Matthew 12:40 says, “For as Jonas was three days and three nights in the whale’s belly; so shall the Son of man be three days and three nights in the heart of the earth.” Jonah was in the belly of the whale three days and three nights. How many hours are in a day? There are twelve hours of light and twelve hours of darkness, which equals twenty-four hours. Three times twelve equals thirty-six hours of light, and three times twelve equals thirty-six hours of darkness. Thirty-six hours of light plus thirty-six hours of darkness equals seventy-two hours all together. Therefore, Jesus was in the heart of the earth for three days and three nights or seventy-two hours.
The Lord Himself told us how many hours are in the day—twelve—and how many hours in the night—twelve. Thus, the Lord told us that He was in the heart of the earth for a total of seventy-two hours.
For the sake of discussion, let us assume that Jesus was crucified on Friday afternoon at three o’clock. We have nine hours left until midnight. So, from midnight Friday until midnight Saturday we have twenty-four hours. Now, add twenty-four and nine, and you have a total of thirty-three hours. Jesus came out of the grave sometime Saturday night. So, let us add six more hours to the thirty-three, and we end up with a total of only thirty-nine hours.
It is impossible for Jesus to have been crucified on Friday! Since Jesus had to be in the heart of the earth for seventy-two hours, if He had been crucified on Friday, He would have needed to stay there Saturday, Sunday, and Monday. However, Matthew 28:1 says, “In the end of the Sabbath, as it began to dawn toward the first day of the week, came Mary Magdalene and the other Mary to see the sepulchre.” The Bible tells us plainly that Jesus rose on the first day (Sunday), not the second day (Monday).
Why do so many churches observe Good Friday? They do so simply because their churches are built on traditions, not the Scriptures.
Luke 23:52-54 says, “This man went unto Pilate, and begged the body of Jesus. And he took it down, and wrapped it in linen, and laid it in a sepulchre that was hewn in stone, wherein never man before was laid. And that day was the preparation, and the sabbath drew on.”
The Sabbath was the day after the crucifixion. What day is the Sabbath? Saturday. If the Sabbath was the day after the crucifixion, then what day would it normally seem that our Lord was crucified? Friday! If we do not study the Scriptures carefully, it would seem that our Lord actually was crucified on Friday, as the Catholics teach. This is where the Good Friday doctrine emerges. The answer is an easy one.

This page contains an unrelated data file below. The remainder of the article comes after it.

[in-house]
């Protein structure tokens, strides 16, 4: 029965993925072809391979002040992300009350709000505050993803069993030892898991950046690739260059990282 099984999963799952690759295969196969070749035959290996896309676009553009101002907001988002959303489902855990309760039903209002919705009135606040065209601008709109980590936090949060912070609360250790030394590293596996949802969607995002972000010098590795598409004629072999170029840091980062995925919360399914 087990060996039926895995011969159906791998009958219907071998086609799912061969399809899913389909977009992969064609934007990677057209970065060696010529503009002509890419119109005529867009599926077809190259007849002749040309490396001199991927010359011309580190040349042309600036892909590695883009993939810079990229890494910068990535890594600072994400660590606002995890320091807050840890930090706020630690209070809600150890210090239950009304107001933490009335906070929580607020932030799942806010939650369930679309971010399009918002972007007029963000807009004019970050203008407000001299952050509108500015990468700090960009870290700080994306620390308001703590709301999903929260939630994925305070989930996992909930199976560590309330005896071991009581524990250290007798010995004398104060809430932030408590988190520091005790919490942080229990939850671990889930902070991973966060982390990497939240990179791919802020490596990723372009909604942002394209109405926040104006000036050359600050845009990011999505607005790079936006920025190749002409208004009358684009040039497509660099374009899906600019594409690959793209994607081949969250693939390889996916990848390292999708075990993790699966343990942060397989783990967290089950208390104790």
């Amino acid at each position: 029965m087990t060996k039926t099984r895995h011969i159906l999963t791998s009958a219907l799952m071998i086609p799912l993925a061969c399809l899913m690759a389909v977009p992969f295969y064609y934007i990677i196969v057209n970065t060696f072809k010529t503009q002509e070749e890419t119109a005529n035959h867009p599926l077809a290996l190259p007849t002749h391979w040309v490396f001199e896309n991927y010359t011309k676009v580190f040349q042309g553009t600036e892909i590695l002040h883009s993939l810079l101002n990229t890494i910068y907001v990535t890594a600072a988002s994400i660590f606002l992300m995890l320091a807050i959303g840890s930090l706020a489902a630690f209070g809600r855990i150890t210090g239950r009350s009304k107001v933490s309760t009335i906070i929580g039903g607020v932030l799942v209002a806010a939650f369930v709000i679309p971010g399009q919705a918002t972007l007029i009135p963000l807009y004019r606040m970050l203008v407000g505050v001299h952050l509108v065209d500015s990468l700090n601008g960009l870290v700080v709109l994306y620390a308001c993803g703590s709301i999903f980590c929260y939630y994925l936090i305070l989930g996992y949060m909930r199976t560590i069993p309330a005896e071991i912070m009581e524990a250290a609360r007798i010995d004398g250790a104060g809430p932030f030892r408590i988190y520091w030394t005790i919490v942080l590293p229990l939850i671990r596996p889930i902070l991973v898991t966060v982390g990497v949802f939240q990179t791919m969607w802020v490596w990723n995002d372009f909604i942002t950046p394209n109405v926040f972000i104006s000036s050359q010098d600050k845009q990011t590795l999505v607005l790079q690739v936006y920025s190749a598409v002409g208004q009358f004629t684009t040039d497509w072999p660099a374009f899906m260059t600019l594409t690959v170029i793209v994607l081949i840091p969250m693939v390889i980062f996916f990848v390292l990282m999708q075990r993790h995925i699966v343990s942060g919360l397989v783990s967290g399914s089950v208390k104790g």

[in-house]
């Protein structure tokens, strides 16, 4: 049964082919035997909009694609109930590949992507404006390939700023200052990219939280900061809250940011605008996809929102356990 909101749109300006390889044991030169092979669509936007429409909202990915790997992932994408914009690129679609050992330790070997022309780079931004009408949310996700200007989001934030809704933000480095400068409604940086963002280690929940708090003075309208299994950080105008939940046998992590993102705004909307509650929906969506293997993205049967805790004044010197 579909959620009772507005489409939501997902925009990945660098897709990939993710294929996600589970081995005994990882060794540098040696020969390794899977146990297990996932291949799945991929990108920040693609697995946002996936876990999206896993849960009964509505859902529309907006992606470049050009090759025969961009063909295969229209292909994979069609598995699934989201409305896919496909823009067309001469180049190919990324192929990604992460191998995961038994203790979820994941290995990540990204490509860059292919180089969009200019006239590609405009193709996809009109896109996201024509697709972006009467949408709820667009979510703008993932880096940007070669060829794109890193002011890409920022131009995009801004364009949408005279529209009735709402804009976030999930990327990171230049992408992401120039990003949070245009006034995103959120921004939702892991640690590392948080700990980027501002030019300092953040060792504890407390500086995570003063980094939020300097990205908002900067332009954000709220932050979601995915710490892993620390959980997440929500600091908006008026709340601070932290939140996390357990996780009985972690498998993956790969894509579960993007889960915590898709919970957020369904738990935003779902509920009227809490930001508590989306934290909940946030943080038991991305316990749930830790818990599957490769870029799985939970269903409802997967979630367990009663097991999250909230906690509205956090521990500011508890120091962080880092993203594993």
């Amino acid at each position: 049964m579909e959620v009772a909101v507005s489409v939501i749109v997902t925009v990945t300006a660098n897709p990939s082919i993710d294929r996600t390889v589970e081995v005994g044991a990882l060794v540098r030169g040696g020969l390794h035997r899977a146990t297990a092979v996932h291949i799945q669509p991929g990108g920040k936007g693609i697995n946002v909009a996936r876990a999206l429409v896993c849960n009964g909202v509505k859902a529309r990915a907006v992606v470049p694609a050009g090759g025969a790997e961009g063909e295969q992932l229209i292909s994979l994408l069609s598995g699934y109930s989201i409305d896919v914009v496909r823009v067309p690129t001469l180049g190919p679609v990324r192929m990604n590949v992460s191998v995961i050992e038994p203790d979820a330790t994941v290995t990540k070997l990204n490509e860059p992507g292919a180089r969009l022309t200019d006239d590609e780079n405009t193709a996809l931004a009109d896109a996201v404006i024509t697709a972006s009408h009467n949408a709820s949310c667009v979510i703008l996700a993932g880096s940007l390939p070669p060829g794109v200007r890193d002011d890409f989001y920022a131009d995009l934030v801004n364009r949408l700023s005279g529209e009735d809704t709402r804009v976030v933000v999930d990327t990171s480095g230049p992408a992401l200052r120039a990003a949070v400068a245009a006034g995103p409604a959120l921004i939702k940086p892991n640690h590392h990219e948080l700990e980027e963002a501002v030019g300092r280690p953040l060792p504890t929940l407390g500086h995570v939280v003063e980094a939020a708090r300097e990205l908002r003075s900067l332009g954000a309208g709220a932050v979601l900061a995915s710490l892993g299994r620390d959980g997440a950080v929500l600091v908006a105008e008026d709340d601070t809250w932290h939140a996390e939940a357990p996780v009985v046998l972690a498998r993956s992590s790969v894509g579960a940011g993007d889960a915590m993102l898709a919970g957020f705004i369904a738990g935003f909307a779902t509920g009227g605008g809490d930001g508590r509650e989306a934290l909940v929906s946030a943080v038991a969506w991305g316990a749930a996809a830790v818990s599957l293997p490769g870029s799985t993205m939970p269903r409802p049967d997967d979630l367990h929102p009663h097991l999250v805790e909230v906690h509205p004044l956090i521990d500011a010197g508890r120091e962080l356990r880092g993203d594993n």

There are two kinds of Sabbaths. There is the seventh day Sabbath and the high day Sabbath. In Leviticus 23, we have seven Sabbaths apart from the weekly Sabbath. These seven Sabbaths are the high day Sabbaths. They are as follows:
Ø The first Feast of Unleavened Bread Sabbath (the day after Passover – verses 6-8)
Ø The second Feast of Unleavened Bread Sabbath (the seventh day of the feast – verse 8)
Ø The Pentecost Sabbath (fifty days after the first Feast of Unleavened Bread Sabbath – verses) (15-21)
Ø The Sabbath of the Trumpets (verses 24-25)
Ø The Sabbath of Atonement (verses 27-32)
Ø The first Feast of Tabernacles Sabbath (verse 34-35)
Ø The second Feast of Tabernacles Sabbath (verse 36)
None of these Sabbaths deal with the seventh day of the week. Thus, we have seven Sabbaths plus the weekly Sabbath.
John 19:31 says, “The Jews therefore, because it was the preparation, that the bodies should not remain upon the cross on the Sabbath day, (for that Sabbath day was an high day,) besought Pilate that their legs might be broken, and that they might be taken away.”
The question is, Was Jesus crucified before one of the seven Sabbaths of Leviticus, or before the weekly Sabbath? John 19:14 says, “And it was the preparation of the Passover, and about the sixth hour: and he saith unto the Jews, Behold your King!” According to this verse, Jesus was crucified the day before the Passover Sabbath (or the first Feast of Unleavened Bread Sabbath), not the weekly Sabbath. Thus, Jesus had to have been crucified on Wednesday, with Thursday being the Passover Sabbath.
Matthew 28:1 says, “In the end of the sabbath, as it began to dawn toward the first day of the week, came Mary Magdalene and the other Mary to see the sepulchre.” Now, to which Sabbath is this verse referring? It is referring to the weekly Sabbath. The Sabbath after His crucifixion—which occurred on a Thursday—was a high Sabbath, and the Sabbath before His resurrection was a weekly Sabbath—Saturday—because the Bible says that the next day was the first day of the week.
The conclusion is quite clear. Jesus could not have been crucified on Friday because there were two Sabbath days that had to occur before He was resurrected. Therefore, the first night our Lord was in the grave was the Passover Sabbath (the first Feast of Unleavened Bread Sabbath), or Thursday, the first month and the fifteenth day. Therefore, the second Sabbath was the weekly Sabbath.
That is why Mary Magdalene said, “…after the sabbath.” Jesus was in the grave during two Sabbaths: the first Feast of Unleavened Bread Sabbath (also called the Passover Sabbath) on Thursday, and the weekly Sabbath on Saturday.